Snapping up a good deal: Why some retail, consumer and leisure acquisitions deliver and some don’t
April 14, 2020
What did our recent survey of 100 RCL executives reveal about creating value beyond the deal in industries that are undergoing once in a generation transformation?
From my dual roles within consumer markets and as a transaction services partner, I know how much mergers and acquisitions (M&A) can tell you about the shifting competitive dynamics within an industry.
Within RCL, many businesses have been looking to M&A to help sustain relevance in a world of changing consumer behaviour and infinite one-click choice. The scale of the shake-up hasn’t only been evident in the number of deals we were seeing, but also the prices being paid and the more unusual nature of many of these tie-ups. Sector boundaries have blurred, and disruptors find themselves disrupted.
Whilst this research was conducted before the COVID-19 outbreak, and a lot of the industry is reacting to the current crisis environment, there may be time in the weeks over summer where they can take a breath and think about future plans and action that future proof their business. As questions are raised around how you digitise your business, or make your supply chains more agile, or your plans around near-shoring and indeed the very future of the high street and big box retailing, these survey findings and resulting practical advice will still be a useful guide.
Drivers and dynamics - RCL transactions often fell into three broad categories:
1/ Moving with your customers
According to our research, customer retention was a strategic priority in 56% of RCL deals, more so than all other industries. The impact of changing buying habits is reflected in acquisitions ranging from home delivery networks to subscription shaving suppliers. But not just acquisitions, we are also seeing more partnerships, even with traditional competitors, that provide modern thinking, new channels to market and more efficient use of fixed costs.
To boost growth, ambitious groups go further by buying creative start-ups and brands built around prominent influencers. Inherent challenges include retaining the people and entrepreneurial culture on which so much of the value of these businesses depends. This can also be a fickle arena. Just as brands cement their presence on one social media channel, for example, their customers and their influencers may well have moved on to the next.
2/ Shake-out on the high street
As the growing number of distressed deals highlights, this can be an unforgiving environment for many high street businesses. However, such transactions can offer a route to long-term survival and success by moving operations onto the acquirers integrated platforms and sharing fixed costs.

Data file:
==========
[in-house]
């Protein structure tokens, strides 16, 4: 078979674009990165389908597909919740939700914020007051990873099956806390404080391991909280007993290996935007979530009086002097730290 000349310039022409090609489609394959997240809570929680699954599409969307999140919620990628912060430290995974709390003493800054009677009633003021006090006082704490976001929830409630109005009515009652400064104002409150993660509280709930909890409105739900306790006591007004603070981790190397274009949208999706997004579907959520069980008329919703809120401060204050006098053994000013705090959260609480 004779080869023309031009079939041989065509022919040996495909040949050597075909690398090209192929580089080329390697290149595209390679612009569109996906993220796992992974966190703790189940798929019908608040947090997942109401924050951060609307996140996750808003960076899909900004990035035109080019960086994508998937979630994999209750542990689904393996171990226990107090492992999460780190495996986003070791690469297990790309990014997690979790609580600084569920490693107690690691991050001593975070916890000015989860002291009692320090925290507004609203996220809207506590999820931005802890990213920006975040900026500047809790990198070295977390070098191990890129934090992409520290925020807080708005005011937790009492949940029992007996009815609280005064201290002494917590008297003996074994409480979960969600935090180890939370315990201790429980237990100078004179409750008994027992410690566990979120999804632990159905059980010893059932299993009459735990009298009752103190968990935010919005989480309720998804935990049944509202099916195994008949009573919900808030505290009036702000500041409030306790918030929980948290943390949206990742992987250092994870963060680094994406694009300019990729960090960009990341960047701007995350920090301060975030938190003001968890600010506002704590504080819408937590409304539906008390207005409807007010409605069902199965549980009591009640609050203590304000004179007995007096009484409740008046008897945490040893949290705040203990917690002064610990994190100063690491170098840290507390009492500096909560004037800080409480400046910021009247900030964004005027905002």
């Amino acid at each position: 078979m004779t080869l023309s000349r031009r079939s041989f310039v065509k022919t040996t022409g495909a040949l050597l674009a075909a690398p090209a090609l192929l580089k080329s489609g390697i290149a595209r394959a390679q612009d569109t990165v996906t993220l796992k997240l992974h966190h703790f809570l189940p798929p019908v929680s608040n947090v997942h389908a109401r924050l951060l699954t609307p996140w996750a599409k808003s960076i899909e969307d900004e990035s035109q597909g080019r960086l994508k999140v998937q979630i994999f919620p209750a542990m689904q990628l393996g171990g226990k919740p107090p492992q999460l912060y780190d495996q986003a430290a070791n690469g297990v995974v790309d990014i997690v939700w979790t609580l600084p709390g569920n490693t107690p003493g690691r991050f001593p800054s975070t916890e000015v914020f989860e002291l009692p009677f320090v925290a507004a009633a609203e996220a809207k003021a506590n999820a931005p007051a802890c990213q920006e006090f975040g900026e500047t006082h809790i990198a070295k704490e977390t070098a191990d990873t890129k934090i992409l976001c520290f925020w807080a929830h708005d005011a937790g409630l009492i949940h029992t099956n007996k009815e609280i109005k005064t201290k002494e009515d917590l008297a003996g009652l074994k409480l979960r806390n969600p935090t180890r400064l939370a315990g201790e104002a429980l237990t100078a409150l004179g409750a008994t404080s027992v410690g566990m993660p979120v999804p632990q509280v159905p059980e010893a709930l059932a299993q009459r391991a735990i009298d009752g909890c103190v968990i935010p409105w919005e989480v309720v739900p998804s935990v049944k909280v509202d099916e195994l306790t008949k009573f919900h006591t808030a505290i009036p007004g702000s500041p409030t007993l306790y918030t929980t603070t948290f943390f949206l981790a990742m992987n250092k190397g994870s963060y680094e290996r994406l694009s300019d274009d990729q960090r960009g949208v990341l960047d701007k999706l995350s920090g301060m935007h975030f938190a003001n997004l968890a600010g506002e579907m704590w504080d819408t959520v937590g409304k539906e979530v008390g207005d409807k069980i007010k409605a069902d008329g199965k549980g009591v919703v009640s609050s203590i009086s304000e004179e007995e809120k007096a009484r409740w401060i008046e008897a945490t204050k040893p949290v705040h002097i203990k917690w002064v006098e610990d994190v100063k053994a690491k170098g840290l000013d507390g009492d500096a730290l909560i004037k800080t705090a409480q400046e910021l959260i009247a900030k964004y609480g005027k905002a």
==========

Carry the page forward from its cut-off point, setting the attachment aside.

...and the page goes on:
3/ Unwanted brands find new homes
A number of consumer groups are divesting operations that no longer figure in their long-term growth plans. Acquisition can often prove to be a boost for the divested operation by providing renewed focus and investment. Indeed, some of these acquired operations are now becoming buyers as they move back onto a growth footing.
Are these deals delivering? The good news from our recent global survey of RCL dealmakers is that 25% of RCL deals achieve significant value, higher than other sectors in our ongoing research.
However, many of the executives in our research acknowledged that they had left a significant amount of value on the table. Culture and talent retention are high on the list of areas they would give greater priority to in their next transaction. As the findings also highlight, value creation can easily be derailed by the lack of a clear and decisive post-deal planning and execution. While this is an issue for all sectors, RCL deals may be especially at risk as the people who need to own and deliver the M&A gains are already under so much pressure within their day-to-day roles.
What then are keys to delivering the full deal potential?
Drawing on the survey findings and my own transaction experience, three priorities stand out:
1/ Build a clear blueprint
Targeting and valuation should reflect the overall strategy for navigating through disruption and building for the future. How can M&A and/or divestment help to realise your business objectives? Does the target fit into this blueprint? Is the price justified by the uplift for your business? Could a collaboration or joint venture deliver the same gains without the costs? Are you putting your customers at the heart of it?
2/ Identify and retain key talent
Our research showed 67% of RCL deals are impacted by cultural issues; this is clearly a problem. Beyond financial incentives, it’s important to think about what motivates the people you need to retain and what kind of environment would help to sustain their value. If you’re buying a trend-setting start-up, for example, the creatives within this business won’t want to be swallowed up in a vast corporate machine.
3/ Make sure you can deliver
People need to own delivery of the key deal value priorities. That might mean taking them away from their existing roles to concentrate on post-deal integration. It might also require someone to take the lead on transformation until it can be embedded into business as usual.
Visit our website to download Creating value beyond the deal: retail, consumer and leisure. For the latest updates on how businesses are responding to the impact of COVID-19 visit our dedicated web pages.